Science Fair Project Encyclopedia
Structures of this type were in use in the motion picture industry before the advent of sound. Early stages for silent movies were built with large skylights until electric lighting became powerful enough to adequately expose film. With the coming of the talkies in the late 1920s, it became necessary to enclose the stages, eliminating noise and distractions from outside.
An enclosed stage makes it easier for the crew of a production to design and build the sets to exact specifications, precise scale and detail. The art director makes an architectural plan and the carpenters build it. After it is painted, the set dresser furnishes it with everything that the set designer, under the direction of the art director, has selected for the interior. The camera can be placed exactly where the director wants it, and achieving the desired lighting is easier because each stage has a metal framework with catwalks and lights suspended from the ceiling. This makes it easier for the cinematographer to have the grips position each light so the camera operator can get exactly the right shot.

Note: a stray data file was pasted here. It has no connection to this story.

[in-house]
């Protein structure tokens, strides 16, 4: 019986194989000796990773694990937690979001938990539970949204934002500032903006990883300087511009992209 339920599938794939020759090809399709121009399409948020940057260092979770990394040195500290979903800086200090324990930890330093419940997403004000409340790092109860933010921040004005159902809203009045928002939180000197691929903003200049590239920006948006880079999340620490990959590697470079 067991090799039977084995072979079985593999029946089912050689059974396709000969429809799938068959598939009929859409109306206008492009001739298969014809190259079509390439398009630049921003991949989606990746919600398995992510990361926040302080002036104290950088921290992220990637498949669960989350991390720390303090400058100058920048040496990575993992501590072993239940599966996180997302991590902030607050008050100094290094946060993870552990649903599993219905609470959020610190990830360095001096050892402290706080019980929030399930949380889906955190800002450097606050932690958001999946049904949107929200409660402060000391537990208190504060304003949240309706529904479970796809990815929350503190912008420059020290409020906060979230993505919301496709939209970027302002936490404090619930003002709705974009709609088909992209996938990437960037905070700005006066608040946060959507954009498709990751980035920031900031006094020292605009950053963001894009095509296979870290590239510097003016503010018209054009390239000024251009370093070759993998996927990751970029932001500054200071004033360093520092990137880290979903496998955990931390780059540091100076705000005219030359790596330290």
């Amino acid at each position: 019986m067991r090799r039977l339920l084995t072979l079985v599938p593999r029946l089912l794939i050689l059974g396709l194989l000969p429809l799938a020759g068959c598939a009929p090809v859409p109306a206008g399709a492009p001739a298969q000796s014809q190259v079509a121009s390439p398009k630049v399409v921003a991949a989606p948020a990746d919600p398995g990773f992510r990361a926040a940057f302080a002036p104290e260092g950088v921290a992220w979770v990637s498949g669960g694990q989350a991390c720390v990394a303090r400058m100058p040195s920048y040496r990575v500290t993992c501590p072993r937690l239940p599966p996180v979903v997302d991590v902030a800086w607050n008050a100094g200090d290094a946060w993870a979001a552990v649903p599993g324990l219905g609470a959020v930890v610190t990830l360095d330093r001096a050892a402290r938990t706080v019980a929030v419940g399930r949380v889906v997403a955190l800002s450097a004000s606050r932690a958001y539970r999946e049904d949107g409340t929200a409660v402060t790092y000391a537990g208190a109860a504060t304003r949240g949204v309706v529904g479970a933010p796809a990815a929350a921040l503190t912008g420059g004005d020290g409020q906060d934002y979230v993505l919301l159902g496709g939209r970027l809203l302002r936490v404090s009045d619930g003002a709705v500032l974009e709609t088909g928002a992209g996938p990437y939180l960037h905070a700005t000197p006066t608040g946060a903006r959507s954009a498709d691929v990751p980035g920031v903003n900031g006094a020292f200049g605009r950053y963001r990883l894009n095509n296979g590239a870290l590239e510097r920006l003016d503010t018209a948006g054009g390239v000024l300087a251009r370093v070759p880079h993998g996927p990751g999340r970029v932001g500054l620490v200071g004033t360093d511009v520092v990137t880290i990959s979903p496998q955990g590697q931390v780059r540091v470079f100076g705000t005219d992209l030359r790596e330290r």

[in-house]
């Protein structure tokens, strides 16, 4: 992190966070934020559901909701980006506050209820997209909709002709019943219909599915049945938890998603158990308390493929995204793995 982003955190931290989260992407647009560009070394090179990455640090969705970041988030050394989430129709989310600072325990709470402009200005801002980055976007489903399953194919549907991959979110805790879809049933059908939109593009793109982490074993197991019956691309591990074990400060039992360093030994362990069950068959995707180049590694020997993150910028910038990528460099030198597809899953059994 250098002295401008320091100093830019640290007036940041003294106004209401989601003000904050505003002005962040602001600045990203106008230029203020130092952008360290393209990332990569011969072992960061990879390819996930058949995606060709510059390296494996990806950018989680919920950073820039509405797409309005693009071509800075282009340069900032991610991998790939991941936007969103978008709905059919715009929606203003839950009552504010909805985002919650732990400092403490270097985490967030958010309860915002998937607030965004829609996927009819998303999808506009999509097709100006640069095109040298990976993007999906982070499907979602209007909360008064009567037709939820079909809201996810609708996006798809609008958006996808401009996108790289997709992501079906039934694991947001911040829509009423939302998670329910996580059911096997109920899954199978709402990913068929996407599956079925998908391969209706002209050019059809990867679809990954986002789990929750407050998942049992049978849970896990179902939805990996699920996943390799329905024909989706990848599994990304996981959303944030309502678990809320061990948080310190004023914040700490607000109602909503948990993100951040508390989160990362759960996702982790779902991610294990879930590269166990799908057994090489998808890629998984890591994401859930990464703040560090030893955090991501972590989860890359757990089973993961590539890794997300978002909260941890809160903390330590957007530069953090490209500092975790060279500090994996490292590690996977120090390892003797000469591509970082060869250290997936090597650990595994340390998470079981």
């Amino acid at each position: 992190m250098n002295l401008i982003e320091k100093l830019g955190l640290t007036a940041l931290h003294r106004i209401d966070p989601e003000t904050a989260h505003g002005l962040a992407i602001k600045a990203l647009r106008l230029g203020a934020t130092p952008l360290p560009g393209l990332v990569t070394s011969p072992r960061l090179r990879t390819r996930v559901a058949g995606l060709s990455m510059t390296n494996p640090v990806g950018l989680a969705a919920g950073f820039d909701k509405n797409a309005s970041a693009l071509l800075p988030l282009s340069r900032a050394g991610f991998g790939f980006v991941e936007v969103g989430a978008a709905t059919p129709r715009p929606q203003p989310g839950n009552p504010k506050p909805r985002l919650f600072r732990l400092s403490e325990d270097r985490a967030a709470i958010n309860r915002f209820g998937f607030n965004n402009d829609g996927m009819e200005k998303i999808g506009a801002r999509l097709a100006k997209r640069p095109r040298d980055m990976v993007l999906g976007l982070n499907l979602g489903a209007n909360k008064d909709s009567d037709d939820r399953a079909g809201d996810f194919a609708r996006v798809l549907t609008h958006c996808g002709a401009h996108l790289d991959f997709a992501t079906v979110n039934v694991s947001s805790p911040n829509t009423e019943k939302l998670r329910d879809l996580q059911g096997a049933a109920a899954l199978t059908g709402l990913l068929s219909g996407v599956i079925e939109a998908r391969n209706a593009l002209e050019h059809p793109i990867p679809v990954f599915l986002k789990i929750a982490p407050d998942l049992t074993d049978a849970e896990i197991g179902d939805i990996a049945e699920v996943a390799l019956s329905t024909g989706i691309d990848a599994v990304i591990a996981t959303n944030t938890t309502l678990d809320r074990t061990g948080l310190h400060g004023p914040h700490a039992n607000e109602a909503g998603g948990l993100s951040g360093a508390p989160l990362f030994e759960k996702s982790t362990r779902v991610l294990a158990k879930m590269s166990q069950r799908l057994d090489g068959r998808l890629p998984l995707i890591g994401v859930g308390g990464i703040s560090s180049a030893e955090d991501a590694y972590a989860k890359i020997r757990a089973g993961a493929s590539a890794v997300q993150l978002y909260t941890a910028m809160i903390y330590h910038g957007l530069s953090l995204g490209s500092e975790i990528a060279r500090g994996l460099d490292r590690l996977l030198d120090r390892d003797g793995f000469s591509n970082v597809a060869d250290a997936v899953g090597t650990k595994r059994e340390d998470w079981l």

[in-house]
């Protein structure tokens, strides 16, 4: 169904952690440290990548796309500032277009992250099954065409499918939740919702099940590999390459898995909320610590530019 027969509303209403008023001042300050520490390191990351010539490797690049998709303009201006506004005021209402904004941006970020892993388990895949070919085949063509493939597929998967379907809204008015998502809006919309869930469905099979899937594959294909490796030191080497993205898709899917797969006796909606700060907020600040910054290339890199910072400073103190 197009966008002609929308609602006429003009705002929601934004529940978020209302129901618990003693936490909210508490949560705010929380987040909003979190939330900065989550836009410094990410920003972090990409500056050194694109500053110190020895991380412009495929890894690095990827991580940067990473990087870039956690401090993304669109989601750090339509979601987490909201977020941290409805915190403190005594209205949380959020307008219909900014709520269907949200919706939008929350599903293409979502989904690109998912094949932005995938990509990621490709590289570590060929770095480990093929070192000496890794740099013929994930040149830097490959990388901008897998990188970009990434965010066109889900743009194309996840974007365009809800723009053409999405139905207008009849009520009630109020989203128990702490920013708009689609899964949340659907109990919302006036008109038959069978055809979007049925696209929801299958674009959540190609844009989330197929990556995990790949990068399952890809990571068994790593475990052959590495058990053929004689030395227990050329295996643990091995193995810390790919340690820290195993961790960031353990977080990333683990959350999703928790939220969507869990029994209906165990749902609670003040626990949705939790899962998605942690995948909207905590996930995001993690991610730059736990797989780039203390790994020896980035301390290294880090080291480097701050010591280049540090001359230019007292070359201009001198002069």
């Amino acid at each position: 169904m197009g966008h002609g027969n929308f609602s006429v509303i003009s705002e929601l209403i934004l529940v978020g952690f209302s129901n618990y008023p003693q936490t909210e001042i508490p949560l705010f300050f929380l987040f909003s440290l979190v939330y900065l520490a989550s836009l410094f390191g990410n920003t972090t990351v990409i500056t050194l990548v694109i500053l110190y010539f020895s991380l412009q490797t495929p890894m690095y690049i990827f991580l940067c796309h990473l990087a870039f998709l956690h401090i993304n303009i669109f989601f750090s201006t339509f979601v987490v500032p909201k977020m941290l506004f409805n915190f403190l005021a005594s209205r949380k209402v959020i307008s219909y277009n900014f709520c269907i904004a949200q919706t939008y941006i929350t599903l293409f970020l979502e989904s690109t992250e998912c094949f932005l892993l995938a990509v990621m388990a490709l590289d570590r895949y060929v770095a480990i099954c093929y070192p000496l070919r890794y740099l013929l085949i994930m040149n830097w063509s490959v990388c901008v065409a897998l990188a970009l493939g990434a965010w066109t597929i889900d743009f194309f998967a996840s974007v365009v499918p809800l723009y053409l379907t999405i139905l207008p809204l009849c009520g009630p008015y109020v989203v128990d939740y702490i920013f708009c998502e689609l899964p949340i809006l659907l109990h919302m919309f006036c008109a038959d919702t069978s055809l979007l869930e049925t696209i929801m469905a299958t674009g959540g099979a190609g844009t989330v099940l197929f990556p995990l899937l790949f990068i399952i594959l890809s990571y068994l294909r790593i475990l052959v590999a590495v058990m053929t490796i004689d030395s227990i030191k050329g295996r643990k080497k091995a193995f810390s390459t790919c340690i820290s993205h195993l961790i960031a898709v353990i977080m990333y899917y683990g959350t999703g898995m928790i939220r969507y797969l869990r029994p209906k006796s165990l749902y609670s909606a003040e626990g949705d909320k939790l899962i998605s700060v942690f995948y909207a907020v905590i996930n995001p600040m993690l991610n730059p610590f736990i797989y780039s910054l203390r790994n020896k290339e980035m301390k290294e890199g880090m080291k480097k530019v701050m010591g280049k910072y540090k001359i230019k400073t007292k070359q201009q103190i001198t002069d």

Though it is an expensive process, working on a sound stage saves time when setting up. As all the scenes can be filmed on the sets inside the sound stage, it also eliminates having to move the movie company from location to location.
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